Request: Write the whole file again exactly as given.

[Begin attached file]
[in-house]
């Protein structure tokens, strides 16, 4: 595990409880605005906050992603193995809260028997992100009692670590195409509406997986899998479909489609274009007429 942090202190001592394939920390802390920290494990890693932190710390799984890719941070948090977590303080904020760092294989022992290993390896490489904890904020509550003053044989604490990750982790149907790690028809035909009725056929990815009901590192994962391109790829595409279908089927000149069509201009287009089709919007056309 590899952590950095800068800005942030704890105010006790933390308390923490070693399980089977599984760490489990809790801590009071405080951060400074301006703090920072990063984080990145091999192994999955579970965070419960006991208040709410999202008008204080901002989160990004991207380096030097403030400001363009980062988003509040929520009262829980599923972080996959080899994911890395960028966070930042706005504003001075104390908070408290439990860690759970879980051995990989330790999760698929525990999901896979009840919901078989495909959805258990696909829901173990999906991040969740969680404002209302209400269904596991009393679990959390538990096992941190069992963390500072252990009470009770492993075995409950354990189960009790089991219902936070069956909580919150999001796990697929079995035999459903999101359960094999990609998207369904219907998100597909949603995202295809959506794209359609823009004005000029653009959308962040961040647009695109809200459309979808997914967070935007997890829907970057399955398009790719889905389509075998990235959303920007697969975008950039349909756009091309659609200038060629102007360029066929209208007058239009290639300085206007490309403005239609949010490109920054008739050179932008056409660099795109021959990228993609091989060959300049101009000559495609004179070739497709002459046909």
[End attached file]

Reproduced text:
[in-house]
């Protein structure tokens, strides 16, 4: 595990409880605005906050992603193995809260028997992100009692670590195409509406997986899998479909489609274009007429 942090202190001592394939920390802390920290494990890693932190710390799984890719941070948090977590303080904020760092294989022992290993390896490489904890904020509550003053044989604490990750982790149907790690028809035909009725056929990815009901590192994962391109790829595409279908089927000149069509201009287009089709919007056309 590899952590950095800068800005942030704890105010006790933390308390923490070693399980089977599984760490489990809790801590009071405080951060400074301006703090920072990063984080990145091999192994999955579970965070419960006991208040709410999202008008204080901002989160990004991207380096030097403030400001363009980062988003509040929520009262829980599923972080996959080899994911890395960028966070930042706005504003001075104390908070408290439990860690759970879980051995990989330790999760698929525990999901896979009840919901078989495909959805258990696909829901173990999906991040969740969680404002209302209400269904596991009393679990959390538990096992941190069992963390500072252990009470009770492993075995409950354990189960009790089991219902936070069956909580919150999001796990697929079995035999459903999101359960094999990609998207369904219907998100597909949603995202295809959506794209359609823009004005000029653009959308962040961040647009695109809200459309979808997914967070935007997890829907970057399955398009790719889905389509075998990235959303920007697969975008950039349909756009091309659609200038060629102007360029066929209208007058239009290639300085206007490309403005239609949010490109920054008739050179932008056409660099795109021959990228993609091989060959300049101009000559495609004179070739497709002459046909």